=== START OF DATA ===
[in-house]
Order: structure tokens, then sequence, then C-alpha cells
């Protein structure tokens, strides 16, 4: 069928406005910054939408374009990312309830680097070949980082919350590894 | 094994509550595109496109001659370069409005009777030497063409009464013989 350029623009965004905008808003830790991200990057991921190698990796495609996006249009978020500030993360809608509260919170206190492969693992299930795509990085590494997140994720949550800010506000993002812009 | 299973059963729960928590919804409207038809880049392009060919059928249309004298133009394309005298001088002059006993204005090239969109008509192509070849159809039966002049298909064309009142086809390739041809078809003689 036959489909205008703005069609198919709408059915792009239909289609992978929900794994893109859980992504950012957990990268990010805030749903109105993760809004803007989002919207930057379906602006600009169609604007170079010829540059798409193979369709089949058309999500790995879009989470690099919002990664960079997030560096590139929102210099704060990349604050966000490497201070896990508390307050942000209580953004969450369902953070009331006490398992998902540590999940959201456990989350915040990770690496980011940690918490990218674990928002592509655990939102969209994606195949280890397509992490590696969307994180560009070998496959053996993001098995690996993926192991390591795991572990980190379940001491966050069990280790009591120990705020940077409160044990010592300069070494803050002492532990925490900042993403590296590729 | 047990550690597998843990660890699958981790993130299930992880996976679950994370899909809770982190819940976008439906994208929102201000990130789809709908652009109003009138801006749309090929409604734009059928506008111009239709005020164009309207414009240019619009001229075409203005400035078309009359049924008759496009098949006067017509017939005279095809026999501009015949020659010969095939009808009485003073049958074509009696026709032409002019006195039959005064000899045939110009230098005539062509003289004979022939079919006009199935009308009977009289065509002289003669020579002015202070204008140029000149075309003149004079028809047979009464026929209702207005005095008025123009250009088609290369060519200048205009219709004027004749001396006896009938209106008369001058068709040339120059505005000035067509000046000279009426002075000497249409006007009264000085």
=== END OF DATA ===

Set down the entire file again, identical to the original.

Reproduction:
[in-house]
Order: structure tokens, then sequence, then C-alpha cells
């Protein structure tokens, strides 16, 4: 069928406005910054939408374009990312309830680097070949980082919350590894 | 094994509550595109496109001659370069409005009777030497063409009464013989 350029623009965004905008808003830790991200990057991921190698990796495609996006249009978020500030993360809608509260919170206190492969693992299930795509990085590494997140994720949550800010506000993002812009 | 299973059963729960928590919804409207038809880049392009060919059928249309004298133009394309005298001088002059006993204005090239969109008509192509070849159809039966002049298909064309009142086809390739041809078809003689 036959489909205008703005069609198919709408059915792009239909289609992978929900794994893109859980992504950012957990990268990010805030749903109105993760809004803007989002919207930057379906602006600009169609604007170079010829540059798409193979369709089949058309999500790995879009989470690099919002990664960079997030560096590139929102210099704060990349604050966000490497201070896990508390307050942000209580953004969450369902953070009331006490398992998902540590999940959201456990989350915040990770690496980011940690918490990218674990928002592509655990939102969209994606195949280890397509992490590696969307994180560009070998496959053996993001098995690996993926192991390591795991572990980190379940001491966050069990280790009591120990705020940077409160044990010592300069070494803050002492532990925490900042993403590296590729 | 047990550690597998843990660890699958981790993130299930992880996976679950994370899909809770982190819940976008439906994208929102201000990130789809709908652009109003009138801006749309090929409604734009059928506008111009239709005020164009309207414009240019619009001229075409203005400035078309009359049924008759496009098949006067017509017939005279095809026999501009015949020659010969095939009808009485003073049958074509009696026709032409002019006195039959005064000899045939110009230098005539062509003289004979022939079919006009199935009308009977009289065509002289003669020579002015202070204008140029000149075309003149004079028809047979009464026929209702207005005095008025123009250009088609290369060519200048205009219709004027004749001396006896009938209106008369001058068709040339120059505005000035067509000046000279009426002075000497249409006007009264000085």